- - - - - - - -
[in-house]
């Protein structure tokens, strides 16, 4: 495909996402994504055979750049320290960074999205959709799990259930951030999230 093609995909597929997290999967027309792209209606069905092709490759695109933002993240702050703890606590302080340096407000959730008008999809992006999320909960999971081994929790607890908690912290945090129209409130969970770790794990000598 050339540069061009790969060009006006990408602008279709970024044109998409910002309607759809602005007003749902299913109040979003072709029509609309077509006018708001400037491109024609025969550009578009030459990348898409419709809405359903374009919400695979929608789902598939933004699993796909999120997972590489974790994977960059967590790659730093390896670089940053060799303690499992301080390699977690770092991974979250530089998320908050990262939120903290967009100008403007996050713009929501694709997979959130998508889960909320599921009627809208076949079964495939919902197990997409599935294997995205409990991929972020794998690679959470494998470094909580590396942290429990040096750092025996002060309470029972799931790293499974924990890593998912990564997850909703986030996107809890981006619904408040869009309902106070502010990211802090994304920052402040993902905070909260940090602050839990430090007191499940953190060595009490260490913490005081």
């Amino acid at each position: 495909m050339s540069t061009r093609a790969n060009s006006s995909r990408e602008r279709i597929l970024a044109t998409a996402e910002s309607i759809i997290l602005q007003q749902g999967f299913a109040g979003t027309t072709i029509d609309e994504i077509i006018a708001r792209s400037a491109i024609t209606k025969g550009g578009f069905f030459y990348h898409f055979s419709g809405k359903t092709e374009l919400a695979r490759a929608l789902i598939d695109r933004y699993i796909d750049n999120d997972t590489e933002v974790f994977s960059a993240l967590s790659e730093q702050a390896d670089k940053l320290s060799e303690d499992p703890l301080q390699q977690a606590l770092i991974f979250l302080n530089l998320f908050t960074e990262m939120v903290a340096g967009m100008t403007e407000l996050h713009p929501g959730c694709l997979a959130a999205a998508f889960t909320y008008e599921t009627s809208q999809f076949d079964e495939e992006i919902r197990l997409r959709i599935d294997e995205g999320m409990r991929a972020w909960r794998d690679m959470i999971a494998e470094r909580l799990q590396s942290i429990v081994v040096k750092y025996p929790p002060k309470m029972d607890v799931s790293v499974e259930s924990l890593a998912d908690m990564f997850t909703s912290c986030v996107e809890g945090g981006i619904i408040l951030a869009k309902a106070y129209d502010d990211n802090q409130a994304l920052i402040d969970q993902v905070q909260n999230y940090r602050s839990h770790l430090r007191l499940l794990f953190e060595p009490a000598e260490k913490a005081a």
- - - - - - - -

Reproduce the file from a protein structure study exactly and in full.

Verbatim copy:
[in-house]
């Protein structure tokens, strides 16, 4: 495909996402994504055979750049320290960074999205959709799990259930951030999230 093609995909597929997290999967027309792209209606069905092709490759695109933002993240702050703890606590302080340096407000959730008008999809992006999320909960999971081994929790607890908690912290945090129209409130969970770790794990000598 050339540069061009790969060009006006990408602008279709970024044109998409910002309607759809602005007003749902299913109040979003072709029509609309077509006018708001400037491109024609025969550009578009030459990348898409419709809405359903374009919400695979929608789902598939933004699993796909999120997972590489974790994977960059967590790659730093390896670089940053060799303690499992301080390699977690770092991974979250530089998320908050990262939120903290967009100008403007996050713009929501694709997979959130998508889960909320599921009627809208076949079964495939919902197990997409599935294997995205409990991929972020794998690679959470494998470094909580590396942290429990040096750092025996002060309470029972799931790293499974924990890593998912990564997850909703986030996107809890981006619904408040869009309902106070502010990211802090994304920052402040993902905070909260940090602050839990430090007191499940953190060595009490260490913490005081």
């Amino acid at each position: 495909m050339s540069t061009r093609a790969n060009s006006s995909r990408e602008r279709i597929l970024a044109t998409a996402e910002s309607i759809i997290l602005q007003q749902g999967f299913a109040g979003t027309t072709i029509d609309e994504i077509i006018a708001r792209s400037a491109i024609t209606k025969g550009g578009f069905f030459y990348h898409f055979s419709g809405k359903t092709e374009l919400a695979r490759a929608l789902i598939d695109r933004y699993i796909d750049n999120d997972t590489e933002v974790f994977s960059a993240l967590s790659e730093q702050a390896d670089k940053l320290s060799e303690d499992p703890l301080q390699q977690a606590l770092i991974f979250l302080n530089l998320f908050t960074e990262m939120v903290a340096g967009m100008t403007e407000l996050h713009p929501g959730c694709l997979a959130a999205a998508f889960t909320y008008e599921t009627s809208q999809f076949d079964e495939e992006i919902r197990l997409r959709i599935d294997e995205g999320m409990r991929a972020w909960r794998d690679m959470i999971a494998e470094r909580l799990q590396s942290i429990v081994v040096k750092y025996p929790p002060k309470m029972d607890v799931s790293v499974e259930s924990l890593a998912d908690m990564f997850t909703s912290c986030v996107e809890g945090g981006i619904i408040l951030a869009k309902a106070y129209d502010d990211n802090q409130a994304l920052i402040d969970q993902v905070q909260n999230y940090r602050s839990h770790l430090r007191l499940l794990f953190e060595p009490a000598e260490k913490a005081a």